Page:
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How Satellites and Artificial Intelligence Predict Poverty?

Updated on September 12, 2016

Why Such A Satellite Needs To Be Launched?

Have you ever imagined you’re a twinkling star or a planet. What would you be able to see? What would the world look like through your eyes? How would you be able to figure out the places you have been to? This has happened to all of us, some kids dream of growing up to be scientists, implementing new ideas and technology into people’s lives.

Satellites are also known as the “powerful eyes in the sky”. Rather than sending ordinary satellites into space, the students and researchers from Stanford University School of Earth, Energy & Environmental Sciences have found a way to map poverty in Africa by reading satellite images with the help of artificial intelligence and machine learning.

Instead of manually locating the places where people are struggling to live, this satellite helps in identifying those places which in turn helps the government to help those people at the earliest. If the poverty range is calculated based on the survey, then it might take months or probably years to help those poor and needy people. Whereas the main purpose of the satellite is to save time and money while predicting poverty.

This satellite is launched with artificial intelligence that allows computers to change its algorithm when loaded with new data. The first algorithm was meant to detect poverty in Nigeria, Uganda, Tanzania, Rwanda and Malawi.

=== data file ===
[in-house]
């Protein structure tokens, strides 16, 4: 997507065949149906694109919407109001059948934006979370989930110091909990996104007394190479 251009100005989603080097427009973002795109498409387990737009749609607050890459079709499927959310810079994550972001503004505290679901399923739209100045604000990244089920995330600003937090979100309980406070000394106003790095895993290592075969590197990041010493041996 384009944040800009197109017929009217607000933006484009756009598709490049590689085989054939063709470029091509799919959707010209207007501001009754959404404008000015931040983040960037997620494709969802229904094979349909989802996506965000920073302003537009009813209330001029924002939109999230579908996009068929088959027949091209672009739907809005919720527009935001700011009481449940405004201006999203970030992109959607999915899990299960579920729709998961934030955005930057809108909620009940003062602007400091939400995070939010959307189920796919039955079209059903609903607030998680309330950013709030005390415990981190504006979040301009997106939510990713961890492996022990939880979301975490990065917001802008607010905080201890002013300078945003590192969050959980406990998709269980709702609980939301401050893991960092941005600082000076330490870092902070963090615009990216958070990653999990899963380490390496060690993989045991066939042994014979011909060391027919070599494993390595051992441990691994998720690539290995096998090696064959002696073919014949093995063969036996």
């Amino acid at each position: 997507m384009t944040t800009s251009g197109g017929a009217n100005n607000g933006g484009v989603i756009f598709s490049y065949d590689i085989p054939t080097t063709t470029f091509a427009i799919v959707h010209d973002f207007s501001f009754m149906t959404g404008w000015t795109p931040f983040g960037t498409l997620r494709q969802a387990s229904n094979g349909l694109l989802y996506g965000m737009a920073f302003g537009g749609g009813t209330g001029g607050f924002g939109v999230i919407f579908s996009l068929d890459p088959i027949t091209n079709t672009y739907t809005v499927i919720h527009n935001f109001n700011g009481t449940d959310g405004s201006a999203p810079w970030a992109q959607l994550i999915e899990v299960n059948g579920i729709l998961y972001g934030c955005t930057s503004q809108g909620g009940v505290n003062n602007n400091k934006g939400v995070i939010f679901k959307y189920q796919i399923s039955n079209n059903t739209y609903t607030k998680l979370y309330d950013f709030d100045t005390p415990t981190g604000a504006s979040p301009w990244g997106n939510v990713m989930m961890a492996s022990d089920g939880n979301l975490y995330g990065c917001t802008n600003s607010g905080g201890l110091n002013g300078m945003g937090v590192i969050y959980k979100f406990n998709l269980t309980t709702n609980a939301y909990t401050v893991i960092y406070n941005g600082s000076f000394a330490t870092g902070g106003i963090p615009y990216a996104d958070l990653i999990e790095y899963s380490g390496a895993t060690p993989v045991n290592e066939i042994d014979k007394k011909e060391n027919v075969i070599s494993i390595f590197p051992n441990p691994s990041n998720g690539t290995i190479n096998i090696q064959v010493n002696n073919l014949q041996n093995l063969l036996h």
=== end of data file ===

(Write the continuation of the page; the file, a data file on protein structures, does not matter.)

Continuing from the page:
"I think the goal is to understand the world much better, in particular the world where a lot of poor people live. And that includes understanding their livelihoods in terms of their sources of income, how their agriculture is performing, how different sectors of the economy perform, and, more specifically, what actually is effective at improving conditions," co-author of the study David Lobell told Mashable in an interview. "All of that is really difficult if you don't have good measurements."


Get To Know How It Predicts Poverty

"There are few places in the world where we can tell the computer with certainty whether the people living there are rich or poor," study co-author Neal Jean, said in a statement. "This makes it hard to extract useful information from the huge amount of daytime satellite imagery that's available."

The tools used for the study are all but simple; initially, scientists used day and night time satellite imagery to identify the brighter part of the country. The concept behind this is that the brighter places use up artificial lightning, which tells us that it is a place where rich people live. Whereas, the dimmer part of the country is what the scientists were targeting. Also, they gave patterns which include road conditions or metal roofs versus thatched roofs.

This study showed its success by proving that it is 81 percent more efficient and effective in predicting poverty. Scientists say that, since the five countries they have tested are more or less similar to each other, they can’t guarantee the success of this method if applied to other countries.

They concluded by saying that the satellite launch was not totally cut off the manual surveys, it was just to make the task easier. Satellite results when combined with manual surveys fulfill the goal of detecting poverty as soon as possible.


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